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18.6 THE ELECTRIC FIELD There may be many charges that give an object an electrostatic force. Picture on 547 Call qo a test charge: for determining the extent to which the surrounding charges generate a force.
The positive test charge shown in Figure 18.15 is qo = +3.0 x 10^-8 C and experiences a force F = 6.0 x 10^-8 N in the direction shown in the drawing.
The charges in the environment apply a force F to the test charge qo. The force per coulomb experienced by the test charge is F/qo. If qo is replaced by a new charge q, then the force on this new charge is the force per coulomb times q.
(a) The force per coulomb of charge is
(b) The result from part (a) indicates that the surrounding charges can exert 2.0 newtons of force per coulomb of charge. Thus, a charge of +12 x 10^-8 C would experience a force whose magnitude is
The direction of this force would be the same as that experienced by the test charge, since both have the same positive sign.
The electric force per coulomb F/qo, calculated in Ex. 6(a) illustrates the electricfield.
Definition of the Electric Field
The electric field E that exists at a point is the electrostatic force F experienced by a small test charge qo placed at the point divided by the charge itself:
The electric field is a vector, and its direction is the same as the direction of the force F on a positive test charge.
It is the surrounding charges that create an electric field at a given point.
fig. 18.16a Charges on two metal spheres and the ebonite rod create an electric field E at the spot indicated. This field has a magnitude of 2.0 N/C and is directed as in the drawing. Determine the force on a charge placed at that spot, if the charge has a value of (a) qo = +18 x 10^-8C and (b) qo = -24 x 10^-8C.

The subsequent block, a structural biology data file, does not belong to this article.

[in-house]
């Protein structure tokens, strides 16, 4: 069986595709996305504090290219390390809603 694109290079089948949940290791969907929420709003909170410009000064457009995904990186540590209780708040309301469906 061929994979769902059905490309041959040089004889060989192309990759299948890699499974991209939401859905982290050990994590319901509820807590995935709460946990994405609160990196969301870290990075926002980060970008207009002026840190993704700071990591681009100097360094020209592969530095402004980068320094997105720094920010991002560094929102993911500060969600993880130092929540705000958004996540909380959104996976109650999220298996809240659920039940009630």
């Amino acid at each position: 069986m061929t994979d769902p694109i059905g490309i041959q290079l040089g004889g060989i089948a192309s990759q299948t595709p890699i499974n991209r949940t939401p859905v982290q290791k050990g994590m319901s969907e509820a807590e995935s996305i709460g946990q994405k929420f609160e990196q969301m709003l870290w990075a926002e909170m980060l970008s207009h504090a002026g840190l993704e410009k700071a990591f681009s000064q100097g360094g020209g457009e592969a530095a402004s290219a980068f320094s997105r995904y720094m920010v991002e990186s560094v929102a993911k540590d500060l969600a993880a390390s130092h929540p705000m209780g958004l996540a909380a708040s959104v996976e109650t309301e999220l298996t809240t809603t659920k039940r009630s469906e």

The electric field at a given spot can exert a variety of forces, depending on the magnitude and sign of the charge placed there. The charge is assumed to be small enough that it does not alter the locations of the surrounding charges that create the field.
Since qo is positive, the force points in the same direction as the electric field, as part a of the drawing indicates.
The force on the negative charge points in the direction opposite to the force on the positive charge – that is, opposite to the electric field (part b drawing).
Each surrounding charge contributes to the net electric field that exists.
When two or more waves are present simultaneously at the same place, the resultant disturbance is the sum of the disturbances from the individual waves.
Fig. 18.17 two charges objects, A and B. Each contributes as follows to the net electric field at point P: Ea = 3.00N/C directed to the right, and Eb = 2.00N/C directed downward. Thus Ea and Eb are perpendicular. What is the net electric field at P?
The net electric field E is the vector sum of Ea and Eb: E = Ea + Eb. Ea and Eb are perpendicular, so E is the diagonal of the rectangle shown in the drawing. Use the Pythagorean theorem to find the mag. Of E and trig to find the directional angle.
In a vacuum, a proton (m = 1.67 x 10^-27kg) is moving parallel to a uniform electric field that is directed along the +x axis. The proton starts with a velocity of +2.5 x 10^4m/s and accelerates in the same direction as the electric field, which has a value of +2.3 x 10^3N/C. Find the velocity of the proton when its displacement is +2.0 mm from the starting point.
There is an isolated point charge of q=+15 uC in a vacuum. Using a test charge of qo = +.80 uC, determine the electric field at point P, which is 0.20 m away.
Electric field produced by a point charge can be obtained in general terms from Coulomb’s law.